In the old town of Marbella, the Alcazaba fortress and its fortified walls are Heritage of Cultural Interest, rise majestically with two defensive towers that form the most important vestige of the Muslim civilization.
The walls, or the popularly called “Castillo”, form a construction of the XI century during the reign of Abderrahman III, the first of the caliphs of Al- Ándalus. It was situated in an elevated emplacement about 30m above sea level. From there it had an incredible view of the entire territory. Inside the walls, the medina was hid in the winding path and narrow streets that you can still walk today. The wall had over twenty defense towers.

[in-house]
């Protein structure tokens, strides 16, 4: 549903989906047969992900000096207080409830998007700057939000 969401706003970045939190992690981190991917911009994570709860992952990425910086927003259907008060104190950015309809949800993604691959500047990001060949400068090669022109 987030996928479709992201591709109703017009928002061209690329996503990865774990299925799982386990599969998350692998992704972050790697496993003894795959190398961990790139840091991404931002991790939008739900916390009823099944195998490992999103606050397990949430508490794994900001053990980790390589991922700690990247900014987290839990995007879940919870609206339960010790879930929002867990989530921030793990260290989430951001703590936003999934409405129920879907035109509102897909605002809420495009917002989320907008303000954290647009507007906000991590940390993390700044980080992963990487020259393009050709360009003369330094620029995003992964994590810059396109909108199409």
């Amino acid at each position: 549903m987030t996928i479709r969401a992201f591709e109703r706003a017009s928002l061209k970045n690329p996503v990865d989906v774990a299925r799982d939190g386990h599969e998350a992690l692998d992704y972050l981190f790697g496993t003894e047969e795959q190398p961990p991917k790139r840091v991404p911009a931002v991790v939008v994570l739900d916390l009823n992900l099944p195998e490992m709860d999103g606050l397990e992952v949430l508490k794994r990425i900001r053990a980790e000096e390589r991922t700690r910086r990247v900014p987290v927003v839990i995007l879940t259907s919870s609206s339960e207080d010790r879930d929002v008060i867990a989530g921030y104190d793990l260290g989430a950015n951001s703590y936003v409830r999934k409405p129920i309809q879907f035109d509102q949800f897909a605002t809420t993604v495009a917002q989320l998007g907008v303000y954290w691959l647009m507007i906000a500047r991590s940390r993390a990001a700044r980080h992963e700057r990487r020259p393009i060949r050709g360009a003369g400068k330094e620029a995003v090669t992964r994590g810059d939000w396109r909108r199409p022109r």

Today the entrance to the old town of Marbella was possible through three doors: Puerta de Ronda, Puerta de Málaga and Puerta del Mar. Currently only two towers are visible. The Our Lady of Carmen school now occupies what was once the parade ground. After the surrender of the Muslim kingdom, on July 11th of 1485, the fort would belong to Christian hands and its new role would be to coastguard.
Information about the The Alcazaba fortress